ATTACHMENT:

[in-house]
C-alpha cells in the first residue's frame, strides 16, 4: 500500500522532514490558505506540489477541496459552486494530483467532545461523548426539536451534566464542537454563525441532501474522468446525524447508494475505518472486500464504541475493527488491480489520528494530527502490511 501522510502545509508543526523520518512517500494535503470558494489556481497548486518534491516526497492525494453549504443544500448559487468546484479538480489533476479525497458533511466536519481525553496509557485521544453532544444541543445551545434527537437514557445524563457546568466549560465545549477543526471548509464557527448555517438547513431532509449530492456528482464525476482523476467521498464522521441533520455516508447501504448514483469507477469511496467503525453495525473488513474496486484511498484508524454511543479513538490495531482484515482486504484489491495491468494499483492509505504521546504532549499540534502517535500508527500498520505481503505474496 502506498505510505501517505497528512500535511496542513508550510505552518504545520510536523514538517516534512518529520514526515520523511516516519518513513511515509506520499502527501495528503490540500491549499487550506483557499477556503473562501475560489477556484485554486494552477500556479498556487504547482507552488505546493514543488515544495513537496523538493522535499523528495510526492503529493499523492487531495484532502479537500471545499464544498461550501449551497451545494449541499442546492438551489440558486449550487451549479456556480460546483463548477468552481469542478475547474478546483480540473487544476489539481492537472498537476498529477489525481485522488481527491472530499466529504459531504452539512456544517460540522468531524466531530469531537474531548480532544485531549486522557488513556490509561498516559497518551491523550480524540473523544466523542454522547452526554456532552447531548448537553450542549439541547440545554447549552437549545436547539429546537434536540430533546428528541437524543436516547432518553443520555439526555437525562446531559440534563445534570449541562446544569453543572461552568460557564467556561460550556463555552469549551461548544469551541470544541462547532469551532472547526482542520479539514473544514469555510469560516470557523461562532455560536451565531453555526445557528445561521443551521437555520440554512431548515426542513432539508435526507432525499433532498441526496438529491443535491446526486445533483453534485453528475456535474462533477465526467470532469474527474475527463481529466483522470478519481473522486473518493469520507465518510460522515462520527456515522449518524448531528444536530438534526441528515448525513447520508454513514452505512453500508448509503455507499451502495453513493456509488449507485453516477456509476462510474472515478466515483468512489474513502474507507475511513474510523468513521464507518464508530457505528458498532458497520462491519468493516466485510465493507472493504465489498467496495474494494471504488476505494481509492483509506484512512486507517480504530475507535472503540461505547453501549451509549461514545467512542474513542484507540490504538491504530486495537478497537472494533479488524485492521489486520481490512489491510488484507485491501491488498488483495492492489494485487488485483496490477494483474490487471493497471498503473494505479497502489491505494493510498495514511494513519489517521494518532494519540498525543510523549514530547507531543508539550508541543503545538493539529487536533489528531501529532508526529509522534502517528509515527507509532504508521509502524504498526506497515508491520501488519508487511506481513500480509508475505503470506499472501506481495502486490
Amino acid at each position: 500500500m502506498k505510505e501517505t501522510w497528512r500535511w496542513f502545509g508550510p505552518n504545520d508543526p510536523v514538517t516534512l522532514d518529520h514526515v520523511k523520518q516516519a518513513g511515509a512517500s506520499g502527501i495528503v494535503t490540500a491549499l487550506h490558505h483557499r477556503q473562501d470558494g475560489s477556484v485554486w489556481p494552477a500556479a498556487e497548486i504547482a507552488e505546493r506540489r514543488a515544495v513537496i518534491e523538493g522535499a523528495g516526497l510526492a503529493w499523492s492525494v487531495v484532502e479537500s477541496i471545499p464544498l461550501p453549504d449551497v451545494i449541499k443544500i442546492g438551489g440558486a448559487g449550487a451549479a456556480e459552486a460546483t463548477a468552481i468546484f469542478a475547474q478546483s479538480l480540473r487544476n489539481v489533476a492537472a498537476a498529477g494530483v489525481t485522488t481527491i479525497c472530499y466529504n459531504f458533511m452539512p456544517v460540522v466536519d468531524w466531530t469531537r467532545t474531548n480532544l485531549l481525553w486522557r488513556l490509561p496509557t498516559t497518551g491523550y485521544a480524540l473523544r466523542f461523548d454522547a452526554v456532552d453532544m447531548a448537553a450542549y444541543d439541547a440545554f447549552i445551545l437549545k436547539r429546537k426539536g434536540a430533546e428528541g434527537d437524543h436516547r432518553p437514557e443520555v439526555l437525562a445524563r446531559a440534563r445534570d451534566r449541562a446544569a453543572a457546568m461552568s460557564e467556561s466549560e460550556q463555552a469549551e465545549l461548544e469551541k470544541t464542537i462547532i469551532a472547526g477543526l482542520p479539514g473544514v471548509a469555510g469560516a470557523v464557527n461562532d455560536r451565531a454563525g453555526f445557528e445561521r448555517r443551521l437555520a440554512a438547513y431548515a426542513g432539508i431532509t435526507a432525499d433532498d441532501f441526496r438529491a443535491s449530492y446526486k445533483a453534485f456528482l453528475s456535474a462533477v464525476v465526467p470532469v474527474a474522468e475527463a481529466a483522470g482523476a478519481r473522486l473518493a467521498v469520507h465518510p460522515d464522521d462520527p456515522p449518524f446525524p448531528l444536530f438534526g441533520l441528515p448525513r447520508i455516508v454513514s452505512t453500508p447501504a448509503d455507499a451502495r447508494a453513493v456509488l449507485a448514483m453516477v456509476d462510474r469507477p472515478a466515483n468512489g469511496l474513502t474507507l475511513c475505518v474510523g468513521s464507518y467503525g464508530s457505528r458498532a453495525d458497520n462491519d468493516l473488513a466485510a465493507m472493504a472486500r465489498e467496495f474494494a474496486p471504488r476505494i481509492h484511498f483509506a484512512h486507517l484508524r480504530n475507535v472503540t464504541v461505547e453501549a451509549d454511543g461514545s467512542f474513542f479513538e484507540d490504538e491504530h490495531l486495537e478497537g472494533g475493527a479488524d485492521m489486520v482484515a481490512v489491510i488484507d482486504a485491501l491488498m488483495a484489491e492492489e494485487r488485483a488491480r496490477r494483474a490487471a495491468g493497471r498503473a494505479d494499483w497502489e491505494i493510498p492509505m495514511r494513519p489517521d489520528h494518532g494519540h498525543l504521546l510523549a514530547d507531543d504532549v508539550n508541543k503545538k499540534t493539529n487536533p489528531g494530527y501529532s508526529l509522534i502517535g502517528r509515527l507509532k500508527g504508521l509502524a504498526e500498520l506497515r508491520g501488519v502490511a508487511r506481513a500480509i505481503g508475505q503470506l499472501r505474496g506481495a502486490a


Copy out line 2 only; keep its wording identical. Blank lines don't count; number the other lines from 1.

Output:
C-alpha cells in the first residue's frame, strides 16, 4: 500500500522532514490558505506540489477541496459552486494530483467532545461523548426539536451534566464542537454563525441532501474522468446525524447508494475505518472486500464504541475493527488491480489520528494530527502490511 501522510502545509508543526523520518512517500494535503470558494489556481497548486518534491516526497492525494453549504443544500448559487468546484479538480489533476479525497458533511466536519481525553496509557485521544453532544444541543445551545434527537437514557445524563457546568466549560465545549477543526471548509464557527448555517438547513431532509449530492456528482464525476482523476467521498464522521441533520455516508447501504448514483469507477469511496467503525453495525473488513474496486484511498484508524454511543479513538490495531482484515482486504484489491495491468494499483492509505504521546504532549499540534502517535500508527500498520505481503505474496 502506498505510505501517505497528512500535511496542513508550510505552518504545520510536523514538517516534512518529520514526515520523511516516519518513513511515509506520499502527501495528503490540500491549499487550506483557499477556503473562501475560489477556484485554486494552477500556479498556487504547482507552488505546493514543488515544495513537496523538493522535499523528495510526492503529493499523492487531495484532502479537500471545499464544498461550501449551497451545494449541499442546492438551489440558486449550487451549479456556480460546483463548477468552481469542478475547474478546483480540473487544476489539481492537472498537476498529477489525481485522488481527491472530499466529504459531504452539512456544517460540522468531524466531530469531537474531548480532544485531549486522557488513556490509561498516559497518551491523550480524540473523544466523542454522547452526554456532552447531548448537553450542549439541547440545554447549552437549545436547539429546537434536540430533546428528541437524543436516547432518553443520555439526555437525562446531559440534563445534570449541562446544569453543572461552568460557564467556561460550556463555552469549551461548544469551541470544541462547532469551532472547526482542520479539514473544514469555510469560516470557523461562532455560536451565531453555526445557528445561521443551521437555520440554512431548515426542513432539508435526507432525499433532498441526496438529491443535491446526486445533483453534485453528475456535474462533477465526467470532469474527474475527463481529466483522470478519481473522486473518493469520507465518510460522515462520527456515522449518524448531528444536530438534526441528515448525513447520508454513514452505512453500508448509503455507499451502495453513493456509488449507485453516477456509476462510474472515478466515483468512489474513502474507507475511513474510523468513521464507518464508530457505528458498532458497520462491519468493516466485510465493507472493504465489498467496495474494494471504488476505494481509492483509506484512512486507517480504530475507535472503540461505547453501549451509549461514545467512542474513542484507540490504538491504530486495537478497537472494533479488524485492521489486520481490512489491510488484507485491501491488498488483495492492489494485487488485483496490477494483474490487471493497471498503473494505479497502489491505494493510498495514511494513519489517521494518532494519540498525543510523549514530547507531543508539550508541543503545538493539529487536533489528531501529532508526529509522534502517528509515527507509532504508521509502524504498526506497515508491520501488519508487511506481513500480509508475505503470506499472501506481495502486490